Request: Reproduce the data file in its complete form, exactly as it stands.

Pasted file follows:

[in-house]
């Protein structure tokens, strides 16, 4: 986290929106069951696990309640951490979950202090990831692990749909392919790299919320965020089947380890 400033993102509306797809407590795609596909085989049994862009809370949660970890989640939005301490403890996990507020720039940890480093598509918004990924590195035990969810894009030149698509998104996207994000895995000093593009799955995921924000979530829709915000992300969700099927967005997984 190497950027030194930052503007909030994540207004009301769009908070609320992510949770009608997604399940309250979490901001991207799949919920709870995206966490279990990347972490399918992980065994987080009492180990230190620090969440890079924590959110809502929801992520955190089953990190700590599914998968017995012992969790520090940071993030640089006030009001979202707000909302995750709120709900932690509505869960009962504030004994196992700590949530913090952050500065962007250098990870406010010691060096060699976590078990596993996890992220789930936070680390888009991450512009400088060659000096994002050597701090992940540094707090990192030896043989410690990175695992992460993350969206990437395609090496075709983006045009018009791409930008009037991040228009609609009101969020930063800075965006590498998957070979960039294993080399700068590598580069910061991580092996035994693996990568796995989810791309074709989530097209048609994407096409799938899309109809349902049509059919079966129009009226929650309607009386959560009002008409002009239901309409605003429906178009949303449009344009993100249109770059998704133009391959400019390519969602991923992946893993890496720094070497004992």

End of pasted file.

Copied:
[in-house]
């Protein structure tokens, strides 16, 4: 986290929106069951696990309640951490979950202090990831692990749909392919790299919320965020089947380890 400033993102509306797809407590795609596909085989049994862009809370949660970890989640939005301490403890996990507020720039940890480093598509918004990924590195035990969810894009030149698509998104996207994000895995000093593009799955995921924000979530829709915000992300969700099927967005997984 190497950027030194930052503007909030994540207004009301769009908070609320992510949770009608997604399940309250979490901001991207799949919920709870995206966490279990990347972490399918992980065994987080009492180990230190620090969440890079924590959110809502929801992520955190089953990190700590599914998968017995012992969790520090940071993030640089006030009001979202707000909302995750709120709900932690509505869960009962504030004994196992700590949530913090952050500065962007250098990870406010010691060096060699976590078990596993996890992220789930936070680390888009991450512009400088060659000096994002050597701090992940540094707090990192030896043989410690990175695992992460993350969206990437395609090496075709983006045009018009791409930008009037991040228009609609009101969020930063800075965006590498998957070979960039294993080399700068590598580069910061991580092996035994693996990568796995989810791309074709989530097209048609994407096409799938899309109809349902049509059919079966129009009226929650309607009386959560009002008409002009239901309409605003429906178009949303449009344009993100249109770059998704133009391959400019390519969602991923992946893993890496720094070497004992």